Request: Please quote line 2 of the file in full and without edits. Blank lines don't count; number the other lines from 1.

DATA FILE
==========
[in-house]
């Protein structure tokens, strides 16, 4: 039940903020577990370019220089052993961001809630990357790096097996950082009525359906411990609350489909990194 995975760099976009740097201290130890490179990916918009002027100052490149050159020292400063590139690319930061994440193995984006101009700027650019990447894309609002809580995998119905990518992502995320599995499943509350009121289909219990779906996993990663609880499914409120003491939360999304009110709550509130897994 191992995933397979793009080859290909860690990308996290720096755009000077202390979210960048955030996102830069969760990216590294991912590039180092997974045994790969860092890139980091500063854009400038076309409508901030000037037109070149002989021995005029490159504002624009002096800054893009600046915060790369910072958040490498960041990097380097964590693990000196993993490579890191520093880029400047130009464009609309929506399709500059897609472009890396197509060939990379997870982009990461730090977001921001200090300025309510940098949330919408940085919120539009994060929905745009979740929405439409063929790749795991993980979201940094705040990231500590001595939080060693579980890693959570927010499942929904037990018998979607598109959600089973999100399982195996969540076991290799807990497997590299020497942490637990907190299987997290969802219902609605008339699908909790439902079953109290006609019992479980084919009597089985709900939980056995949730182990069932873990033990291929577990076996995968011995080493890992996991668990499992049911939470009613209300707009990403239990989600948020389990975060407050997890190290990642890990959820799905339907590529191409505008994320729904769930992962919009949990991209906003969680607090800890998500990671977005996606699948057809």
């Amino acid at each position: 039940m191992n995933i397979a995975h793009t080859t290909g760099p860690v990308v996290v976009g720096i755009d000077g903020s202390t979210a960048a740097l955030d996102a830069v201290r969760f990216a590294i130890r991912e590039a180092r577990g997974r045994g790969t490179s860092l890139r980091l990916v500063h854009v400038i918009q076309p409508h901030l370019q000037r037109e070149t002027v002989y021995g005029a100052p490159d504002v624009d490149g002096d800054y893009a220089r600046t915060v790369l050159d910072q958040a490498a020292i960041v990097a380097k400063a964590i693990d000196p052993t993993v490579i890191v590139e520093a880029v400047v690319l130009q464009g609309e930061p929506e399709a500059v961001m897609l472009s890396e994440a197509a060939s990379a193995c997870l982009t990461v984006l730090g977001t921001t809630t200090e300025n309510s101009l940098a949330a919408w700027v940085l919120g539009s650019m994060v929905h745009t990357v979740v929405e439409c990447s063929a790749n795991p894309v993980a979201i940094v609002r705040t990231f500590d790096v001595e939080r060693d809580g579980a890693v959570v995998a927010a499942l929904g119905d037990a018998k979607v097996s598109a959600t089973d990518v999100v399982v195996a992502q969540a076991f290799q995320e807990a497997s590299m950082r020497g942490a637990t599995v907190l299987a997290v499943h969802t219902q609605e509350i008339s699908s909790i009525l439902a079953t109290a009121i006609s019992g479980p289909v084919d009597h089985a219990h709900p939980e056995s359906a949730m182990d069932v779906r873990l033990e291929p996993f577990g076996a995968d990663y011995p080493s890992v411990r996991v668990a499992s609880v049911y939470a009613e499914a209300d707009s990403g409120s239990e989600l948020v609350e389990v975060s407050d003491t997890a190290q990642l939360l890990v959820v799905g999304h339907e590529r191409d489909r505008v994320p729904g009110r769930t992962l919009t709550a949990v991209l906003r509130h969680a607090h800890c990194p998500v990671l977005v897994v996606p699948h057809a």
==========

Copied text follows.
């Protein structure tokens, strides 16, 4: 039940903020577990370019220089052993961001809630990357790096097996950082009525359906411990609350489909990194 995975760099976009740097201290130890490179990916918009002027100052490149050159020292400063590139690319930061994440193995984006101009700027650019990447894309609002809580995998119905990518992502995320599995499943509350009121289909219990779906996993990663609880499914409120003491939360999304009110709550509130897994 191992995933397979793009080859290909860690990308996290720096755009000077202390979210960048955030996102830069969760990216590294991912590039180092997974045994790969860092890139980091500063854009400038076309409508901030000037037109070149002989021995005029490159504002624009002096800054893009600046915060790369910072958040490498960041990097380097964590693990000196993993490579890191520093880029400047130009464009609309929506399709500059897609472009890396197509060939990379997870982009990461730090977001921001200090300025309510940098949330919408940085919120539009994060929905745009979740929405439409063929790749795991993980979201940094705040990231500590001595939080060693579980890693959570927010499942929904037990018998979607598109959600089973999100399982195996969540076991290799807990497997590299020497942490637990907190299987997290969802219902609605008339699908909790439902079953109290006609019992479980084919009597089985709900939980056995949730182990069932873990033990291929577990076996995968011995080493890992996991668990499992049911939470009613209300707009990403239990989600948020389990975060407050997890190290990642890990959820799905339907590529191409505008994320729904769930992962919009949990991209906003969680607090800890998500990671977005996606699948057809």